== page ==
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Nov 18, 2018, 11:12 AM
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 on: Nov 17, 2018, 05:57 AM 
Started by Rad - Last post by Darja

An Oil Spill in the Great Australian Bight Could Be Twice as Bad as Deepwater Horizon

Equinor, Norway's state oil company formerly known as Statoil, has faced criticism from environmentalists over its plans to drill the Great Australian Bight off the country's southern coast. A potential spill in the area would threaten the ecosystem and endanger the largest breeding populations of endangered southern right whales in the world.

Such fears are now confirmed if a blowout should actually occur, according to a leaked draft Oil Pollution Emergency Plan authored by Equinor and obtained by Greenpeace's Australia Pacific branch.

In a "worst credible case discharge" scenario—which involves a "loss of well control" and subsea releases of crude oil for more than 100 days—the spill could impact Australia's entire southern coast and even reach as far north as Sydney, the document shows.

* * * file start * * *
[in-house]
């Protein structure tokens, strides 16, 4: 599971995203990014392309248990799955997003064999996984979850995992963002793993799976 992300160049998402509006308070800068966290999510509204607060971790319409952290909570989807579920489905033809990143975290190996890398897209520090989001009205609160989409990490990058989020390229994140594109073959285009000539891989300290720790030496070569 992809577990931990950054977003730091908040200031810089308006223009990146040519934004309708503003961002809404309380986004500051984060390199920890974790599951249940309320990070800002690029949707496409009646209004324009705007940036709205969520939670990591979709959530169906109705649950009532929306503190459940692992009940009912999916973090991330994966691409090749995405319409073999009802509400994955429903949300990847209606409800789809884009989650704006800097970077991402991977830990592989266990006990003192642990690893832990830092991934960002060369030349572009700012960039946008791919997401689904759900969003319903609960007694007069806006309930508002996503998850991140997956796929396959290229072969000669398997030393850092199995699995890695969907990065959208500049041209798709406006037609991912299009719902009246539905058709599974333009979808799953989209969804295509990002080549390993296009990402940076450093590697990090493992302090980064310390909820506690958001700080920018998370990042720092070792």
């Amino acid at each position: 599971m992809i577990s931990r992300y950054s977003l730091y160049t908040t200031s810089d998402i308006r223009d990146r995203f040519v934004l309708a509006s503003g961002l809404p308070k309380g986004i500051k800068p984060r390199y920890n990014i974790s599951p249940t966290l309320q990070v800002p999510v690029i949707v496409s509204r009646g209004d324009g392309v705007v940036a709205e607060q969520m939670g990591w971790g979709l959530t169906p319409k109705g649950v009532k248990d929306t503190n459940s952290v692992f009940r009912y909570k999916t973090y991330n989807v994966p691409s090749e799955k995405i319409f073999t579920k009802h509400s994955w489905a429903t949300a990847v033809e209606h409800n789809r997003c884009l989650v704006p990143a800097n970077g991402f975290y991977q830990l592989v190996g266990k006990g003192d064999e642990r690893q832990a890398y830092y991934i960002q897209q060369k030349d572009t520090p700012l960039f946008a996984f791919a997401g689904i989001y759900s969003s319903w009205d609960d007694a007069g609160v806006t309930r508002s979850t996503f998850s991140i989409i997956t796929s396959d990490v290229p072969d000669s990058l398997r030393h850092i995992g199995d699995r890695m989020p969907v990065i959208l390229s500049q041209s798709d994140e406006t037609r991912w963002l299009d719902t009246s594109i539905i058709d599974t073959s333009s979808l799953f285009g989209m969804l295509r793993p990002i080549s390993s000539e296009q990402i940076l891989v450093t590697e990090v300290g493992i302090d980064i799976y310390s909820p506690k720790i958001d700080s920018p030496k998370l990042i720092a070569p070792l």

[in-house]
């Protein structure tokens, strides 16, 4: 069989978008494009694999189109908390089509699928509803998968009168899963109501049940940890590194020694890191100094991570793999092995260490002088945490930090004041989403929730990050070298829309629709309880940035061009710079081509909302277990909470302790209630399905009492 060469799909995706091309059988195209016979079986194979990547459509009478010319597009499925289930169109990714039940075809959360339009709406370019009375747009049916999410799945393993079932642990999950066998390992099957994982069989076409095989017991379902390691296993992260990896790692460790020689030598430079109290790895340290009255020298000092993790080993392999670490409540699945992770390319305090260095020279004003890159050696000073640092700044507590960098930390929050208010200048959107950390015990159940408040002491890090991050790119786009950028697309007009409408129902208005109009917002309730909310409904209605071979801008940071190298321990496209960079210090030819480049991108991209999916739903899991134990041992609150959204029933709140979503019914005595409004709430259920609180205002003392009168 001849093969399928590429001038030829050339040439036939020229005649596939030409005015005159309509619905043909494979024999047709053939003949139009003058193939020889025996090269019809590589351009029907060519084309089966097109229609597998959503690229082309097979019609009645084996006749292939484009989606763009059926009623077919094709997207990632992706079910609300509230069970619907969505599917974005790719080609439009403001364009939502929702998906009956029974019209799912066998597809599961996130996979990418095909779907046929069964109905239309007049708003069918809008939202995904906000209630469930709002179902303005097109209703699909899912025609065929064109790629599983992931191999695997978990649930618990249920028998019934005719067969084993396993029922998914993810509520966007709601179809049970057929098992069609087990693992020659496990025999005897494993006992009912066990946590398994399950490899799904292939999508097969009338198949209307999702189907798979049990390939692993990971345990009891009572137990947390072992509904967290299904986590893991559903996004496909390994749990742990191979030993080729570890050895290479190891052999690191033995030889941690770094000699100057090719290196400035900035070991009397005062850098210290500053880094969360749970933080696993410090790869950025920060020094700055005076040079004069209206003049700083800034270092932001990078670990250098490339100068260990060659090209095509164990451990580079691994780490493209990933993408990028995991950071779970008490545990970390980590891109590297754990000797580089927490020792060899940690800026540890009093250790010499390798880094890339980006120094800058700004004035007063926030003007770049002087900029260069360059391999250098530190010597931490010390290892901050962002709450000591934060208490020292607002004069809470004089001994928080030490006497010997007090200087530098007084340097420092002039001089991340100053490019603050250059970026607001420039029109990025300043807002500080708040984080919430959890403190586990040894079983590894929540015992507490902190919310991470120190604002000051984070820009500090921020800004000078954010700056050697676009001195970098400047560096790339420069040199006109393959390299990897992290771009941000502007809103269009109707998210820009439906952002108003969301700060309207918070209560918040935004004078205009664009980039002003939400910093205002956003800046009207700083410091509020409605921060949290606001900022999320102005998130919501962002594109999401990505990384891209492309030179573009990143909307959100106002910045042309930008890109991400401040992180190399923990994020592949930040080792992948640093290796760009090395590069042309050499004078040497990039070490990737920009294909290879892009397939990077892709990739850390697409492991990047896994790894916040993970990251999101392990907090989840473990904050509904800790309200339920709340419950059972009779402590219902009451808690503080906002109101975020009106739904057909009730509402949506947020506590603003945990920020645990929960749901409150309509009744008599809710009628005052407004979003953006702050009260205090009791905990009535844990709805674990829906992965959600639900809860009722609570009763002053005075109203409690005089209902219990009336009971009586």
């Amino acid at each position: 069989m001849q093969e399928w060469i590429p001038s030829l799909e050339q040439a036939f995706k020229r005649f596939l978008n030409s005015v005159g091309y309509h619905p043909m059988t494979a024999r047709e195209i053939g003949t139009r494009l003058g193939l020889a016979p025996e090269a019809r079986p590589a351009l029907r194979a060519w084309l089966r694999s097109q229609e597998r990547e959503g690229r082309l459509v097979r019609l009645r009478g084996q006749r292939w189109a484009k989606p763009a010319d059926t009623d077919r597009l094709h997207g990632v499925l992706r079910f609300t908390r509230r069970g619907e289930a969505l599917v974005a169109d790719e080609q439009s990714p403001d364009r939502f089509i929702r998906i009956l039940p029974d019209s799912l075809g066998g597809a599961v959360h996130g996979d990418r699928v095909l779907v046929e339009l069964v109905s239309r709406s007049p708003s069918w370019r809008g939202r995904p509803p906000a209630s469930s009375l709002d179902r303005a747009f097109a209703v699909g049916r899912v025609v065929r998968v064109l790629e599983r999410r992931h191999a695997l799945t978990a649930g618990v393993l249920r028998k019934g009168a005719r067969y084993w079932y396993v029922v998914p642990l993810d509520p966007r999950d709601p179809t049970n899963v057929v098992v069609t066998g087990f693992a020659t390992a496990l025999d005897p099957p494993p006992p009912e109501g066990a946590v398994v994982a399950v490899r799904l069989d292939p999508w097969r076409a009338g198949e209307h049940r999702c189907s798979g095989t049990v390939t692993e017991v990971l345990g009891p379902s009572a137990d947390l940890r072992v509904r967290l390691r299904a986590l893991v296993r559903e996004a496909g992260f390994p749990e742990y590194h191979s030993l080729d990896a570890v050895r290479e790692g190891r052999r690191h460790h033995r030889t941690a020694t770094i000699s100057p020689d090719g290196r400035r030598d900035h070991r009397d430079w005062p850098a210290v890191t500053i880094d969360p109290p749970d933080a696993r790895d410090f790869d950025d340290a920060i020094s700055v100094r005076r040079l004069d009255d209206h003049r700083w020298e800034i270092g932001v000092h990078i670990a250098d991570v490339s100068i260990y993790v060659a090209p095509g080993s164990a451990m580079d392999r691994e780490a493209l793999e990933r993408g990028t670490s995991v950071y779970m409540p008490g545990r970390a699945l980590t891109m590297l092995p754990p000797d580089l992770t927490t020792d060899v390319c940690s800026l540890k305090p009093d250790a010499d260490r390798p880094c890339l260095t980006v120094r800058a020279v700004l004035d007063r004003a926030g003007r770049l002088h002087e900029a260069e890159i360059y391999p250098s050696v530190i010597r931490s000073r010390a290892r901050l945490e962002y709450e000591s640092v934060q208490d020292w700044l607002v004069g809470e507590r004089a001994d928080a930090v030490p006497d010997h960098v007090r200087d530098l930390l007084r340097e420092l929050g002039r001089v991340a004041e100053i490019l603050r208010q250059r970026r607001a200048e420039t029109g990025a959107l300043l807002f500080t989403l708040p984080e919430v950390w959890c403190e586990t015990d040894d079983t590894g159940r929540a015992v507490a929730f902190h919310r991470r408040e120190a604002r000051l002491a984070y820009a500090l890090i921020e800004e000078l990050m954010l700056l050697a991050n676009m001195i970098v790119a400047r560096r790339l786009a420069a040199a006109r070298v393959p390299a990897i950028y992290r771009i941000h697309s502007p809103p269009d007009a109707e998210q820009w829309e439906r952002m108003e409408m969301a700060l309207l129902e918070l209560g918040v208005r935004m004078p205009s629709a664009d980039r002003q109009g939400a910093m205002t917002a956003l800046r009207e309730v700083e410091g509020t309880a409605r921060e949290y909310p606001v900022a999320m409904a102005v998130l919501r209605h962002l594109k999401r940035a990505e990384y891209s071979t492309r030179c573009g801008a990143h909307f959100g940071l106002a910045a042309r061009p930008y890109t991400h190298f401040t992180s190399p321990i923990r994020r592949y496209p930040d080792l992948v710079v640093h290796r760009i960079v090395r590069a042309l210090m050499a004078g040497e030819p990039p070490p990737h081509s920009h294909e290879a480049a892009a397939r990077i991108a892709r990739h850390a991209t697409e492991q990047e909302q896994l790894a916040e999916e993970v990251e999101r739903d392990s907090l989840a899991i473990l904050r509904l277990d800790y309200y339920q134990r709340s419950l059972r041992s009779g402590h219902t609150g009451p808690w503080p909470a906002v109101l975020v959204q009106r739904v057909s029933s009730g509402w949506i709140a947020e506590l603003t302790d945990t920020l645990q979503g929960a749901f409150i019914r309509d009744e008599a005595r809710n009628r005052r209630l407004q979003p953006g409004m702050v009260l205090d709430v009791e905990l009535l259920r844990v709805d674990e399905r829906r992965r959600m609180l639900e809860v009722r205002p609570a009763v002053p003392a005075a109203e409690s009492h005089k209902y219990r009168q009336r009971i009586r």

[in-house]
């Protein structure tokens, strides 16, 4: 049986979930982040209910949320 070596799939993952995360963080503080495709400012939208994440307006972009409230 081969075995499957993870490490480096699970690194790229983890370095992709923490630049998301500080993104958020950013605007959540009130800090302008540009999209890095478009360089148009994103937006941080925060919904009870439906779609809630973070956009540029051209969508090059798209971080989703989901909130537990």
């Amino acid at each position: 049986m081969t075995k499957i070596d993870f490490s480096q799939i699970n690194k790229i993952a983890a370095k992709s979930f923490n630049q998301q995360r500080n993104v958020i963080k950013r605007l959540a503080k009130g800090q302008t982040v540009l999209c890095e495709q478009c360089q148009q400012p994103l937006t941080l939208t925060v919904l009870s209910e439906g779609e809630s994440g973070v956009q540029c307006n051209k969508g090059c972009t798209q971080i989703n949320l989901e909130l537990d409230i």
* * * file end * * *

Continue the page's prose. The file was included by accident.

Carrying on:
This map shown in this tweet is based on Equinor's modeling of 100 different spills in the Great Australian Bight between the October to May drilling season.

"This leak should be the final nail in the coffin of Bight oil drilling," Greenpeace Australia Pacific senior campaigner Nathaniel Pelle said in a press release. "Not only does it show that oil could drench a previously unimaginable area that would include iconic beaches such as Bondi and Manly, it also shows that oil companies have no plan for stopping such a leak should it occur."

Not only is the Great Australian Bight a significant southern right whale calving grounds, it's a feeding area for blue whales, humpback whales, orcas, sea lions and is one of Australia's most important fisheries, Greenpeace says.

Equinor's map shows how far an oil spill could spread in 60 days after the flow of oil was stopped by drilling a relief well to kill the impacted well. Under the worst case scenario, a "loss of well control" will release an average of 6,739 cubic meters of oil per day until the well is killed on day 102.

Equinor plans to drill for oil off South Australia's Eyre Peninsula using similar plans abandoned by BP and Chevron, according to ABC Australia.

Greenpeace noted that the leaked document comes just days after the Australian regulator NOPSEMA released BP's Well Operations Management Plan, which showed that an oil spill in the Great Australian Bight could release more than twice the amount of crude oil that entered the Gulf of Mexico after the Deepwater Horizon disaster.